In an increasing number of cities and states, local governments are collecting the addresses of people who test positive for coronavirus and sharing the lists with police and first responders.
Law enforcement officials say this information sharing – which is underway in Massachusetts, Alabama and Florida, and parts of North Carolina – will help keep officers and paramedics safe when they answer calls to the homes of infected people. First responders can take extra precautions in these cases to avoid being exposed to the virus, say state health officials and local police officials.
But some public health experts and privacy advocates have raised concerns about the police maintaining an address list of confirmed coronavirus cases. They say it could make people reluctant to see a doctor or get tested for COVID-19, the disease caused by the coronavirus, due to fear of being profiled by law enforcement.
“With any infectious disease, there will be stigma and discrimination as to who has it,” said Robert Greenwald, professor and director of the Center for Health Law and Policy Innovation at Harvard Law School. “If you are in a situation where the word begins to come out only if you are filtered, your address is on a list that goes to first responders, this discourages filtering for people who do not want to be on this list. ”
Greenwald and three other public health experts also questioned the usefulness of an address list with confirmed cases, noting that since the coronavirus has spread so widely, first responders should assume that anyone ‘they meet could be infected.
However, officials and police officers said the information was a useful reminder to exercise extra caution on the ground, beyond the usual security measures.
Officers who are sent to an address where someone has tested positive can prepare by wearing full protective gear, said Deputy Chief Brian Long of the Burlington, North Carolina police department where the local health shares the addresses of positive tests. For calls where the risk is less clear, such as when the caller indicates that someone at home is sick, officers use their own judgment, depending on the urgency of the call, on the precautions to take.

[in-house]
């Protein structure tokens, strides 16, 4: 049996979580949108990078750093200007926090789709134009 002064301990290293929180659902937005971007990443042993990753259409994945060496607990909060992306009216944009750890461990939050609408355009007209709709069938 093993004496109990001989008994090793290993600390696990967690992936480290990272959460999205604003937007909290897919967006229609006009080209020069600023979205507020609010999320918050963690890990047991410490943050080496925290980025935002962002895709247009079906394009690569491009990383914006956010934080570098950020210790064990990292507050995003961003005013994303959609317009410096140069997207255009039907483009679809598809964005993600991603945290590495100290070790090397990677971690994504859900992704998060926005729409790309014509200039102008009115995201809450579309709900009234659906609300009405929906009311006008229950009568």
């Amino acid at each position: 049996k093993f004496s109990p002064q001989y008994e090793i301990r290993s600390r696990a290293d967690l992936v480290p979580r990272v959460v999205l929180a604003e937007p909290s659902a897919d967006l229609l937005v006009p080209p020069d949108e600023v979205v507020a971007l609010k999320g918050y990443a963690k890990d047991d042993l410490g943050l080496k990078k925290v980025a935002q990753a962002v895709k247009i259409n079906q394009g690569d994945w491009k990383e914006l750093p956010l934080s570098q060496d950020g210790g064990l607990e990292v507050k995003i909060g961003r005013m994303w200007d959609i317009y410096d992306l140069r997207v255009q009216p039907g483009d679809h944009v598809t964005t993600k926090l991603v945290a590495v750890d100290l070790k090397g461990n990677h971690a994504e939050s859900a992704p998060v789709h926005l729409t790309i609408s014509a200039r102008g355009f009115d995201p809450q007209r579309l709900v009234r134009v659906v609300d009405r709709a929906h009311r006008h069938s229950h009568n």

“Here in Burlington, we only have about 139 police officers, so we can’t afford a significant drop in staff,” said Long. “We must be able to maintain public safety. This is a major concern for us as a department – managing the health of our organization so that we are there and ready to go. “
How Address Sharing Works
On March 18, Governor Charlie Baker signed an executive order making Massachusetts the first state to order local health boards to share the addresses of people who test positive for coronavirus with police and paramedics. The names of those who tested positive are omitted from the shared data.
Scott Hovsepian, a Waltham, Massachusetts police officer and the president of the Massachusetts Coalition of Police, a union, said he appreciated the information sharing. “The health department obtains information from health care providers, and what they provide to our chief dispatcher are addresses. “
“All indications are that there is a confirmed case at this address – it’s just the address,” said Hovsepian, adding that in some agencies these addresses are given to the police during calls while on the move.
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Police across the country are already gathering as much information as possible from 911 callers to protect officers from potential exposure to the coronavirus. Many agencies have asked 911 dispatchers to ask callers a series of questions to help determine if arriving police, firefighters, or paramedics could be exposed, according to police interviews and police investigations Executive Research Forum, which helps law enforcement to share information. on how to respond to the pandemic.
These questions, which vary from agency to agency, include asking if someone in the appellant’s household has tested positive or has contacted someone who has been or is in quarantine, present symptoms of the coronavirus or recently traveled. If the responses indicate a risk, the police may be asked to take a report over the phone (in the event of a non-emergency), wear protective equipment or meet the complainants outside.
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Some agencies have gone further, asking – or requiring – local health authorities to share the addresses of people who have tested positive or in quarantine, even in cases where there is no directive across the country. State calling for information sharing. These addresses are then entered into the computerized dispatch system, where they appear if someone calls 911 from one of the listed addresses.